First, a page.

Re: Tuesday scores/results - 2nd week!!
This is funny: Good reading during the rain delay.
Oh, the Games they Play (That is, When They're Not Playing Tennis)
by Elizabeth Schatz
Tuesday, September 2, 2003
With the courts under water and the schedule of play consistently up in the air, players wandering the halls under Arthur Ashe Stadium have to find something else to do.
Top-seeded players like Kim Clijsters and Juan Carlos Ferrero, who have matches scheduled today and must be ready at a moment’s notice should the clouds part, are keeping their competitive juices flowing with different sorts of contests. The thrill of victory and the agony of defeat are present, only now it’s mostly about card games and something called Spoons.
No. 1 Clijsters and a group of friends set up camp at a large round table in the player dining room and began an impromptu game involving quarters that, from the casual observer, had absolutely no point. They flicked them between other quarter “borders,” then occasionally slapped them down on the wooden tabletop with a squeal. Maybe a break from mental challenge was what she was looking for.
“We were doing nothing, just playing around,” Clijsters said, giggling, as she sat next to boyfriend Lleyton Hewitt. “We’re bored!” Any Euros on the table from the Belgian? “No, no, just quarters.”
Jonas Bjorkman, the Swede who is scheduled to play No. 5 Guillermo Coria today, wasn’t risking his quarters, instead using Scrabble letters as currency in a nearby poker game with several friends, including Wayne Black from Zimbabwe.
“We are playing – how do you say it? – a friendly game of poker,” said Pancho Segura, the 82-year-old Hall-of-Fame player and coach of Jimmy Connors, who was showing fine form against his much younger opponents.
“The Swedes are winning, but they always win. They cheat,” said Carl Neufeld, head coach at Southern Methodist University. When asked the official poker-playing language of the international crew, Neufeld said, “Mostly profanity. That’s the common language.”
No. 3 Juan Carlos Ferrero, awaiting his fourth-round match against American Todd Martin that was supposed to take place yesterday, had tired of foosball last night and was now tucked into a corner playing cards with his coach and girlfriend. He kept a steely gaze as he flipped cards into the middle of the table.
What are you playing?
“It’s a Spanish card game.”
When asked if he was as good at cards as he was at tennis, the French Open champion looked bewildered, unable to understand the question in English. His girlfriend came to the rescue, wagging her finger back and forth and whispering, “Noooooo.”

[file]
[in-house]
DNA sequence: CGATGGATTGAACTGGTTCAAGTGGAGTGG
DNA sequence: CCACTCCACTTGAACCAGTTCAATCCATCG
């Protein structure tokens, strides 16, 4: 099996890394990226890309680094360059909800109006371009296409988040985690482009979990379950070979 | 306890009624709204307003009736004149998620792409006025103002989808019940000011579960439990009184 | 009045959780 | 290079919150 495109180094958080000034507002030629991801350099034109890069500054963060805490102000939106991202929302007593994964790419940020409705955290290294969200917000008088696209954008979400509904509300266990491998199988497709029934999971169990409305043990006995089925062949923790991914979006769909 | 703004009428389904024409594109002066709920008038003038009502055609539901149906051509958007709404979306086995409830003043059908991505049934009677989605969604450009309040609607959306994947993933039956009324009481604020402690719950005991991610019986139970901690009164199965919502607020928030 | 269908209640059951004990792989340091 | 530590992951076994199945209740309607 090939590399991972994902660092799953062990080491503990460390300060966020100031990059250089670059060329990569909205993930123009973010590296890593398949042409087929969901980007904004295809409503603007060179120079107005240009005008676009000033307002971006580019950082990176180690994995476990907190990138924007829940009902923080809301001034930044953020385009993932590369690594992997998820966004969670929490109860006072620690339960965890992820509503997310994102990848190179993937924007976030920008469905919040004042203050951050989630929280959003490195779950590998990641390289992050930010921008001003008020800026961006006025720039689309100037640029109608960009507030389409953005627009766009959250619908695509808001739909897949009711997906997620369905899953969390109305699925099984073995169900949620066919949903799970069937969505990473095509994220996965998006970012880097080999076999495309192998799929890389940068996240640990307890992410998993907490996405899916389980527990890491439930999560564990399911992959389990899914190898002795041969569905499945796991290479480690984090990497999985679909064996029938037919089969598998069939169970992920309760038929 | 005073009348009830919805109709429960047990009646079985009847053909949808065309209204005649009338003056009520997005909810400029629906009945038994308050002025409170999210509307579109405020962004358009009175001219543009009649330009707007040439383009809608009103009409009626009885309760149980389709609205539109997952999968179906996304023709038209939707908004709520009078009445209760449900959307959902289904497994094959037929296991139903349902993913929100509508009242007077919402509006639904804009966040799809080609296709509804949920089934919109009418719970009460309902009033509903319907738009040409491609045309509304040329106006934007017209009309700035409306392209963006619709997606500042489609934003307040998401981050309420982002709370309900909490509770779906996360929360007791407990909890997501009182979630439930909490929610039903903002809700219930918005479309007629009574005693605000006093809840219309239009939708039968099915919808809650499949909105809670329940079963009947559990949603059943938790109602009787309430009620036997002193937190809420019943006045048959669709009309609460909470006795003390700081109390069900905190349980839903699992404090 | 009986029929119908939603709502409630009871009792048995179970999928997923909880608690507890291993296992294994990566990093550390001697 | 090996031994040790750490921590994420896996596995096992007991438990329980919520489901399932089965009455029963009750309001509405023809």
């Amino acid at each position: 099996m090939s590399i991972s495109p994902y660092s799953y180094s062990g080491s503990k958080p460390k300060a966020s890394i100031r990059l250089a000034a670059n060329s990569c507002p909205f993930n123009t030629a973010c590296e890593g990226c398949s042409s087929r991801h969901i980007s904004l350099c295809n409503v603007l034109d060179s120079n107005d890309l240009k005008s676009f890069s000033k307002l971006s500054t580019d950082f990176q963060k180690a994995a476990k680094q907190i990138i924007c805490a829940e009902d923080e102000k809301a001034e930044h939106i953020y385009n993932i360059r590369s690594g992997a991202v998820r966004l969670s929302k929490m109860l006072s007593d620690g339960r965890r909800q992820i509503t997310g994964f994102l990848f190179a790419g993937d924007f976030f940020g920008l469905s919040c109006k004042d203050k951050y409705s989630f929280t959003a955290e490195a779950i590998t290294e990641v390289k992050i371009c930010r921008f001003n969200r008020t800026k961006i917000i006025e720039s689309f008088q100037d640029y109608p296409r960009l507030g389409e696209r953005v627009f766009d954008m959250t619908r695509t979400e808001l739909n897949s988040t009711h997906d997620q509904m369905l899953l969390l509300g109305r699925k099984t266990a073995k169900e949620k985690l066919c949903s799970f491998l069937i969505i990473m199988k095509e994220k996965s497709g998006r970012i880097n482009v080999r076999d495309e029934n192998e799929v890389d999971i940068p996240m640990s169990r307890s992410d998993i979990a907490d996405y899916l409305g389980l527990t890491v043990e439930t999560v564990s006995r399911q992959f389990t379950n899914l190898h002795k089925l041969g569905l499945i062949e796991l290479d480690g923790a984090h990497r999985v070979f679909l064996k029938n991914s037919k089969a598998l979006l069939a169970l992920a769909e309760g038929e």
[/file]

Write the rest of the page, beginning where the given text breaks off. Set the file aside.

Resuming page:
Junior player Katarina Zoricic, scheduled to meet American Nehi Uberoi in the first round, could have been honing her hand quickness as she dominated a game of spoons. The game involves players furiously passing cards around a table until someone gets four of a kind. He or she then grabs a spoon from the middle of the table, and others follow suit. But there is one fewer spoon than players, meaning one slow poke loses each round. The end of each heated round left players whooping and screaming louder than the pants Bud Collins, standing next to them in the players’ lounge, was wearing.
Zoricic, who is from Canada, said, “The loser has to do something crazy. We haven’t decided what it will be yet.” Possible suggestions: taking on Kim Clijsters in “quarters.”
The most popular of the games in the players’ lounge cum fun house had to be chess. The USTA brought in Dmitry Schneider, the No. 1 player in the United States aged 18 and under, to entertain those brave enough to take him on. Schneider, a tall, thin brunette who, coincidentally, was a high school tennis player before his chess obligations became too time consuming, cruised back and forth a long table, playing seven games at once against players and their friends who tried in vain to outsmart him.
“All the games, I’ve won pretty easily. But a few were interesting, and I had to think, so there wouldn’t be an accident,” Schneider says, alluding to an upset. “If I lost, it would be a big deal. I want to avoid that.”
What better crowd to appreciate that frame of mind than a room full of the world’s best tennis players?
“Max Mirnyi played Roger Federer,” said Schneider. “Roger won.”
So yes, players could be using the rain delay to work on their game strategy or view tapes of their opponent’s play, but coaches really can’t complain. If there’s one good thing that chess, obscure Spanish card games and flying spoons and quarters have in common, it’s this: at least there’s no chance of getting injured.